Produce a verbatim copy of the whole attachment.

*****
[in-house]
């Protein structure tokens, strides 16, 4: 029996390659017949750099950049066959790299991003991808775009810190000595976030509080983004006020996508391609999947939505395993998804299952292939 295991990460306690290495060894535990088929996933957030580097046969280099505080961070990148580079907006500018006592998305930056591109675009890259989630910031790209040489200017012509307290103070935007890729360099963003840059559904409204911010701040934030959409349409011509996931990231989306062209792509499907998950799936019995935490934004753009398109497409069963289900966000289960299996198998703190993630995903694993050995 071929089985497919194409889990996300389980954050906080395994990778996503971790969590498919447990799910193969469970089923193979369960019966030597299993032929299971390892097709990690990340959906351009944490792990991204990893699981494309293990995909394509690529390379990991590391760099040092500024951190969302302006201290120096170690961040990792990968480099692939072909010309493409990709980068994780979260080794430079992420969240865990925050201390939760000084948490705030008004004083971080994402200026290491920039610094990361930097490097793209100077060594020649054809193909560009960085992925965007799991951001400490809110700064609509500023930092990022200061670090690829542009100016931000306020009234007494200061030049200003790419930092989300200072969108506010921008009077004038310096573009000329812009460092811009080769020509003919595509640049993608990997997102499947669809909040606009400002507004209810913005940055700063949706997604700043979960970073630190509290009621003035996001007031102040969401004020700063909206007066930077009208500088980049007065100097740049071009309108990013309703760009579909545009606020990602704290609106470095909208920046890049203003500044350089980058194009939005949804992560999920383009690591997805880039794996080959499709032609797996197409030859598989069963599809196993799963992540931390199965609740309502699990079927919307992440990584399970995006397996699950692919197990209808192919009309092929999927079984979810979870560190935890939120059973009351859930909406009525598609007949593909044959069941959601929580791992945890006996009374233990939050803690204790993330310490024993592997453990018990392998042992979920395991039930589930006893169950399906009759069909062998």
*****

[in-house]
């Protein structure tokens, strides 16, 4: 029996390659017949750099950049066959790299991003991808775009810190000595976030509080983004006020996508391609999947939505395993998804299952292939 295991990460306690290495060894535990088929996933957030580097046969280099505080961070990148580079907006500018006592998305930056591109675009890259989630910031790209040489200017012509307290103070935007890729360099963003840059559904409204911010701040934030959409349409011509996931990231989306062209792509499907998950799936019995935490934004753009398109497409069963289900966000289960299996198998703190993630995903694993050995 071929089985497919194409889990996300389980954050906080395994990778996503971790969590498919447990799910193969469970089923193979369960019966030597299993032929299971390892097709990690990340959906351009944490792990991204990893699981494309293990995909394509690529390379990991590391760099040092500024951190969302302006201290120096170690961040990792990968480099692939072909010309493409990709980068994780979260080794430079992420969240865990925050201390939760000084948490705030008004004083971080994402200026290491920039610094990361930097490097793209100077060594020649054809193909560009960085992925965007799991951001400490809110700064609509500023930092990022200061670090690829542009100016931000306020009234007494200061030049200003790419930092989300200072969108506010921008009077004038310096573009000329812009460092811009080769020509003919595509640049993608990997997102499947669809909040606009400002507004209810913005940055700063949706997604700043979960970073630190509290009621003035996001007031102040969401004020700063909206007066930077009208500088980049007065100097740049071009309108990013309703760009579909545009606020990602704290609106470095909208920046890049203003500044350089980058194009939005949804992560999920383009690591997805880039794996080959499709032609797996197409030859598989069963599809196993799963992540931390199965609740309502699990079927919307992440990584399970995006397996699950692919197990209808192919009309092929999927079984979810979870560190935890939120059973009351859930909406009525598609007949593909044959069941959601929580791992945890006996009374233990939050803690204790993330310490024993592997453990018990392998042992979920395991039930589930006893169950399906009759069909062998």